WASHINGTON (AP) _ About half the children at the Housatonic Community Technical College in Bridgeport, Conn., are from single-parent homes, one-third from poor families.

They're just the type of kids that President Clinton hoped would benefit from his $21.7 billion child care proposal, which would provide tax credits to help parents pay for day care and tax incentives for businesses to provide child care for their employees.

Highlighting the importance of early learning, Clinton was visiting the Connecticut facility today as part of a week of events revolving around family and children's issues.

Monday, Clinton called on Congress to act on tobacco legislation this year, and devote some funding to an effort to prevent teen-agers from smoking.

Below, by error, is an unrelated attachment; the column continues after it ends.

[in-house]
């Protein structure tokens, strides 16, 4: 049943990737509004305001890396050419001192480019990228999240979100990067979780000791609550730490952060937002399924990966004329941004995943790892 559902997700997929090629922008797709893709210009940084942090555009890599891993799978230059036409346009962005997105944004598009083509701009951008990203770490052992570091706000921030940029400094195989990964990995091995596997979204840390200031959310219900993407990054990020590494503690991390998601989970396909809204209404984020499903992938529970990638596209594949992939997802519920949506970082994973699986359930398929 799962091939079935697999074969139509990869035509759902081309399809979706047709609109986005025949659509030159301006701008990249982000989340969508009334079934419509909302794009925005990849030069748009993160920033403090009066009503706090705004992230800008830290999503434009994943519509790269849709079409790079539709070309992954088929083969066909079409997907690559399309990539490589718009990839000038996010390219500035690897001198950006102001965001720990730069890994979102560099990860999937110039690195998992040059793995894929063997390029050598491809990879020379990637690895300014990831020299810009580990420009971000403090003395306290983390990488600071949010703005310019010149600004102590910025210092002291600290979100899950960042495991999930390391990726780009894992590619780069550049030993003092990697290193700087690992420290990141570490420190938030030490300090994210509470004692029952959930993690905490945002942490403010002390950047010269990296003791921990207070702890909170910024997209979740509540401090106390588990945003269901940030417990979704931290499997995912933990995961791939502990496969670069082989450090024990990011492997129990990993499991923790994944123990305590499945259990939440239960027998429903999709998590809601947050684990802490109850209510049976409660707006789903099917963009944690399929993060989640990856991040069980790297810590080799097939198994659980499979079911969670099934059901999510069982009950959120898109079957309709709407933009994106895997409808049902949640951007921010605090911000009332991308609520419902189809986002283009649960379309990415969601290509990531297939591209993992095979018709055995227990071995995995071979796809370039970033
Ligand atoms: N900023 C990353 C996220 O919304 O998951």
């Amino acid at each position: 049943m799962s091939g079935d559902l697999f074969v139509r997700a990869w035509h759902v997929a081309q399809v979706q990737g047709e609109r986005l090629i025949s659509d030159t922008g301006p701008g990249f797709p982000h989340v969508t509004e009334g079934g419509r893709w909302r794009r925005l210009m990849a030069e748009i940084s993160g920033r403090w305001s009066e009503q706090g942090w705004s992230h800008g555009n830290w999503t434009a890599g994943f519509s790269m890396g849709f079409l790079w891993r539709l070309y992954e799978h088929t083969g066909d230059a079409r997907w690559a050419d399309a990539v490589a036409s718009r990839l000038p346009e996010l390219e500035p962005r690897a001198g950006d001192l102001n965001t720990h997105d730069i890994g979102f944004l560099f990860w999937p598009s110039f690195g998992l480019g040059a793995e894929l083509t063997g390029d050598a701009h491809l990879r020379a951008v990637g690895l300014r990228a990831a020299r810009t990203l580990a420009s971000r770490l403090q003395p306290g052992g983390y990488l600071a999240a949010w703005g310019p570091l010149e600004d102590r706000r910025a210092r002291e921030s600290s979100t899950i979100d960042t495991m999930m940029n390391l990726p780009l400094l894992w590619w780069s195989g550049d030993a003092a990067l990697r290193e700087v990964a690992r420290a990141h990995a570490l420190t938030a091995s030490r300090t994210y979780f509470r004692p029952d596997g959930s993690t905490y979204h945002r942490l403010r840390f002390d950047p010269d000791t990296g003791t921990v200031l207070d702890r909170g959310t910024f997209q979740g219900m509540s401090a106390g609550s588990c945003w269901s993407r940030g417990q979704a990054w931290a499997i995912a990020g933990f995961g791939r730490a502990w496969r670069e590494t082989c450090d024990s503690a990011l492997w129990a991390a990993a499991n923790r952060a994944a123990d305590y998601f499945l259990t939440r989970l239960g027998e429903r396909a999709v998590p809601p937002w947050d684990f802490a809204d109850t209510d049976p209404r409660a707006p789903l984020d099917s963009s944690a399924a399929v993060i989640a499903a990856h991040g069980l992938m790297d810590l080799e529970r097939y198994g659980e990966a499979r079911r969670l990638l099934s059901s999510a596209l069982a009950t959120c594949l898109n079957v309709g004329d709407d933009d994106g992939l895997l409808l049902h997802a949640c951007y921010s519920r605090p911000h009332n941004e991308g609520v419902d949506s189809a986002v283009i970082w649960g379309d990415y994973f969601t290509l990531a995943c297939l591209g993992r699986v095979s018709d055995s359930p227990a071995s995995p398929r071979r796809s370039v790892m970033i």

Wednesday, he will focus on women's issues during an observance of International Women's Day, and will take up the youth smoking issue again on Thursday in a speech at the White House before the National Association of Attorneys General.

White House aides said Clinton was drawn to the Housatonic school because it serves so many children who are in poverty or from broken homes.

The Housatonic program has 47 pre-schoolers, ages 3 to 5, about half of whom are the children of faculty, staff or students at the college.

The president also was to address a fund-raising luncheon by the Democratic Business Council in Westport, Conn., before departing for Cincinnati to speak at a private fund-raiser hosted by Stanley Chesley, an attorney who has represented smokers in lawsuits against the tobacco industry.

The two events were expected to raise $850,000, said Democratic National Committee spokeswoman Melissa Bonney.